Apple has decided to cut production on the IPhone 5C and increase production of the IPhone 5S after one month of sales. Sources familiar with Apple have sited a lack in sales for the 5C, which they contribute to the phone being priced to high. Therefore, consumers have been choosing $100 5S, which Apple has asked its suppliers to increase production to keep up with demand. Companies familiar with the production of the 5C have seen a 20% fall in demand, the article says fall in supply, and an rise in the number of orders for the 5S. Consumers are buying the pricier 5S, which is outselling the 5C 2.5 times to 1. Some have indicated that the price gap between the two phones is to narrow, which no one at Apple seems to be concerned about because the 5S is offsetting the 5C lack of sales.
Looking at this article from an economic viewpoint, Apple has seen a fall in the demand of the IPhone 5C and rise in demand for the 5S. The same can be stated for producers of the IPhones, demand for making the 5C has fallen by 20 percent and demand has risen for the 5S. Since demand has fallen for the 5c, then supply will fall to and supply will rise for the 5S.
This decision is in Apples short-run, which they have realized variable cost is too high for the 5C with the amount of return they are currently receiving. They cannot exit from selling the IPhone 5C altogether because they are in the short-run and Apple will still incurs fixed-cost, such as production cost. All Apple could do is cut back on production to the point where marginal revenue equals marginal cost, or even temporary shutdown, but they cannot exit.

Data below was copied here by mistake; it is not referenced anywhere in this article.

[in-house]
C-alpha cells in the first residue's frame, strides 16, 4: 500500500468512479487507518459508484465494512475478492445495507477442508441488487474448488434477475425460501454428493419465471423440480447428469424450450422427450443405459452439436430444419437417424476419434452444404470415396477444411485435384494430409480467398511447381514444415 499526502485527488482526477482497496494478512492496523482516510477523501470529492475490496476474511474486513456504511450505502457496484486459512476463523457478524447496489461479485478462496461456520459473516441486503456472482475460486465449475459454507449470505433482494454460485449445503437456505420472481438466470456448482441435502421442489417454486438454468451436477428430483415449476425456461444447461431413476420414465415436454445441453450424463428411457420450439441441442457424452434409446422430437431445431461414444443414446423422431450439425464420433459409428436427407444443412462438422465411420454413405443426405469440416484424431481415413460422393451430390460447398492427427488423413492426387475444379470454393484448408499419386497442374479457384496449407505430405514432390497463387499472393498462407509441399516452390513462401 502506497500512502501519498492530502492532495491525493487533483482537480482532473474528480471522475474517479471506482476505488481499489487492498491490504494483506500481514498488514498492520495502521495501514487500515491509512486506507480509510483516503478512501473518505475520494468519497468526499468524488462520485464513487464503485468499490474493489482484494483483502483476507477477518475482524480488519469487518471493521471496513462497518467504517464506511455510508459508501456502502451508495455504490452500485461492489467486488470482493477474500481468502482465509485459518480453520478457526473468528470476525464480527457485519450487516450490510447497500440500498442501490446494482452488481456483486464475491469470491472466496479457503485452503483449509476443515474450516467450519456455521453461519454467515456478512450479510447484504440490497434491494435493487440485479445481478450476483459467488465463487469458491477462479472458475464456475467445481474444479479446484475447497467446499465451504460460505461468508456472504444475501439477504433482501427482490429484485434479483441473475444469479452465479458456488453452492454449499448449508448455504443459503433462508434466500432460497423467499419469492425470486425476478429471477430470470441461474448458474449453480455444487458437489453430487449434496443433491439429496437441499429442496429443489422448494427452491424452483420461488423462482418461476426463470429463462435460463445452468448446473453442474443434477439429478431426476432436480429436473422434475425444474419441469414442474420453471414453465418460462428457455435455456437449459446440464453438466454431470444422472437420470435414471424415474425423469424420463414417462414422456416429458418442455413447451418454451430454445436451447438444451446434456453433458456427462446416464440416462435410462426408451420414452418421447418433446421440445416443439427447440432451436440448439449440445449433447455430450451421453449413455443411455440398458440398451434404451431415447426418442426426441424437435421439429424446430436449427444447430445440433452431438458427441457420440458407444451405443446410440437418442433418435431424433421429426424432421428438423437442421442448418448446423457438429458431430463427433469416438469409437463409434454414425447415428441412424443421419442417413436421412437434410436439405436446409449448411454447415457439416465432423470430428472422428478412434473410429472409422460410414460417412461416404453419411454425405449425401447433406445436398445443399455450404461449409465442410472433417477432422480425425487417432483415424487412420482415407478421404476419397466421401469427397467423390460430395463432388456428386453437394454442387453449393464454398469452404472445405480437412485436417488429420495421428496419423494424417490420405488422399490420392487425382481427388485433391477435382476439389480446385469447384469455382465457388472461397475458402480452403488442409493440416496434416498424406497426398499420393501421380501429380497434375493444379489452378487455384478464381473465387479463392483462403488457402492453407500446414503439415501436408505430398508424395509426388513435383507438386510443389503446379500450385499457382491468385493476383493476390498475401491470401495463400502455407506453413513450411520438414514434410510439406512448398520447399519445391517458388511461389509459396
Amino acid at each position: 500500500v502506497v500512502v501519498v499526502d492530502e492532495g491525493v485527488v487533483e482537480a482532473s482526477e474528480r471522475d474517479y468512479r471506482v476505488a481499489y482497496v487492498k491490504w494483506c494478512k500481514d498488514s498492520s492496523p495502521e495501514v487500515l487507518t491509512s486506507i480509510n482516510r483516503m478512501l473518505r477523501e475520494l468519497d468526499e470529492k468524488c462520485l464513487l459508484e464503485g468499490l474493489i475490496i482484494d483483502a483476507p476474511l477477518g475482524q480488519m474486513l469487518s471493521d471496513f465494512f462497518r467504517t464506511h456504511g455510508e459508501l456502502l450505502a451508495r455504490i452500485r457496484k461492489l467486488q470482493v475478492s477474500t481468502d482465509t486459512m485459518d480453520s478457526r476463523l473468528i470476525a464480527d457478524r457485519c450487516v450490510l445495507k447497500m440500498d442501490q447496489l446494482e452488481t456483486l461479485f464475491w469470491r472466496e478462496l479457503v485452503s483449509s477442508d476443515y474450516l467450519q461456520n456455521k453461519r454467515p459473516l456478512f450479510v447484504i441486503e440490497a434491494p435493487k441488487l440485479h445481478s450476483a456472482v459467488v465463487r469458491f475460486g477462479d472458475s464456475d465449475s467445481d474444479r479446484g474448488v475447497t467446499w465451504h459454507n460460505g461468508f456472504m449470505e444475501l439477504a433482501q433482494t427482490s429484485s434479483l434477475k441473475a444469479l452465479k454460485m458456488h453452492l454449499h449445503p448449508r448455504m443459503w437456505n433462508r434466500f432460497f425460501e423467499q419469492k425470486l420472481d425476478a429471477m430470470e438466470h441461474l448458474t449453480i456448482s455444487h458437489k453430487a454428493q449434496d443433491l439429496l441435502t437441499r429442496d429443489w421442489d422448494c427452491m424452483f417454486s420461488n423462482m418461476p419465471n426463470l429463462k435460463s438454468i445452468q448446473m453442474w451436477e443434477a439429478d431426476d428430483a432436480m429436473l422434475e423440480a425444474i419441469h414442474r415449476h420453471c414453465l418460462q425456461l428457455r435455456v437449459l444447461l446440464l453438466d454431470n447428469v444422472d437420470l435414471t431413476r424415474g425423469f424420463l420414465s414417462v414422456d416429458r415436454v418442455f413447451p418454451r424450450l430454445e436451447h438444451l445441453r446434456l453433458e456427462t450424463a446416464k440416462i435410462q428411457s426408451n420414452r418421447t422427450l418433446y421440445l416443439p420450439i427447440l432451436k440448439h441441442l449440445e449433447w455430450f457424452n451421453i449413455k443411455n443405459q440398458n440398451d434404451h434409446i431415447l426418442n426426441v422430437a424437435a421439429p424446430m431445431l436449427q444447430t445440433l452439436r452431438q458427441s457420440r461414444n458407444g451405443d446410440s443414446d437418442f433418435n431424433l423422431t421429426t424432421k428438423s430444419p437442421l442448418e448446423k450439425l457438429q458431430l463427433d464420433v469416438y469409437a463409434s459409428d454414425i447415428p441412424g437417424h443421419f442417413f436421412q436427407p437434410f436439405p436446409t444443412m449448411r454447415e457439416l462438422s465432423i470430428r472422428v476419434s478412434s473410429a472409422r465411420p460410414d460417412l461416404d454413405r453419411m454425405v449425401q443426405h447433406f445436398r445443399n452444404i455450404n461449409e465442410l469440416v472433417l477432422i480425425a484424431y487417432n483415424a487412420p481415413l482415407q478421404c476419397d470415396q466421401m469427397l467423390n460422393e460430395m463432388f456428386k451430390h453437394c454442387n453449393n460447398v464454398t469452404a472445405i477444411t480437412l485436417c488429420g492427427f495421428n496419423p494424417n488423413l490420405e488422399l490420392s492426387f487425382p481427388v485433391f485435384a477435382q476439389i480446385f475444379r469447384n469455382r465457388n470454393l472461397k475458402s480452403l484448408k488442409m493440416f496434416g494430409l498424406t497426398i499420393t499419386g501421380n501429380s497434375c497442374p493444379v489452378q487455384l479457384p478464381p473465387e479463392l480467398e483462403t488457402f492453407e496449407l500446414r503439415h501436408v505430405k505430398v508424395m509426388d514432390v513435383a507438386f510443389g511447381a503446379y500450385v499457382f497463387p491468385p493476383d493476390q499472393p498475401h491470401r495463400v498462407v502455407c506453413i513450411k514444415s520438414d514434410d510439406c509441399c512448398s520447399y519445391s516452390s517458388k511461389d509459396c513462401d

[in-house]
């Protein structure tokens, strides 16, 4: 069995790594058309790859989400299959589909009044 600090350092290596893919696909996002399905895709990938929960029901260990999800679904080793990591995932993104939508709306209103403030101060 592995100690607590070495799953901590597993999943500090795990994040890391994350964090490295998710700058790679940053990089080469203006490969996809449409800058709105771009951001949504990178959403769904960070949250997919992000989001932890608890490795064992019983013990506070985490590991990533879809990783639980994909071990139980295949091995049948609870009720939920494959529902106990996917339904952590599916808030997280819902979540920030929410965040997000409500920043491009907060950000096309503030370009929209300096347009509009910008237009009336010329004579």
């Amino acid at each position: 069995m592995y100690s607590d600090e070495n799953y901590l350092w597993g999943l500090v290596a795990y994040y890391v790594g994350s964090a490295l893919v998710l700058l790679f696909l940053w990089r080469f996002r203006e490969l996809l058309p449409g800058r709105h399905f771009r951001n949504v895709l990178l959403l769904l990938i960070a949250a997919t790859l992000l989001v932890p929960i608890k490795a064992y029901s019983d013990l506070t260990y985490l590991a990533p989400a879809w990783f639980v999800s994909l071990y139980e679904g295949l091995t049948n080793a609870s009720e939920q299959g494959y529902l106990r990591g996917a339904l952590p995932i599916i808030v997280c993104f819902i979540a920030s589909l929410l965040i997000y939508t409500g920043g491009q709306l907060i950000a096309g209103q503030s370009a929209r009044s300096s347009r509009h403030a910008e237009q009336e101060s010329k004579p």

The best way to understand this is to look at it through a demand and supply curve. The curve will show us how apple is currently performing and how they expect to perform after the new increases and decreases in production take places. Since Apple is talking about a certain IPhone at a certain price this effects demand not quantity demand and supply not quantity supply.
As oil and gas price continue to soar in the United States, the natural gas boom surges on. The natural gas boom started in the mid-2000s, and has since revolutionized the way Americans consume energy. However, recent research has led many in the field to believe that the wells tend to lose most of their production only after about one or two years of operation. Therefore, in order to keep up production more wells are being drilled. Many wells behind the boom are losing productivity, and some areas could hit peak levels sooner than expected, experts predicted. Since these wells are hitting their peak potential sooner, companies have started to drill more wells in order to maintain production.
Many of today’s experts have pessimistic views of the oil boom, which a majority comes from a number of so called “sweet spots.” These spots are the ones that are drying up faster than usually and losing productive quicker than expected. Even though productive falls...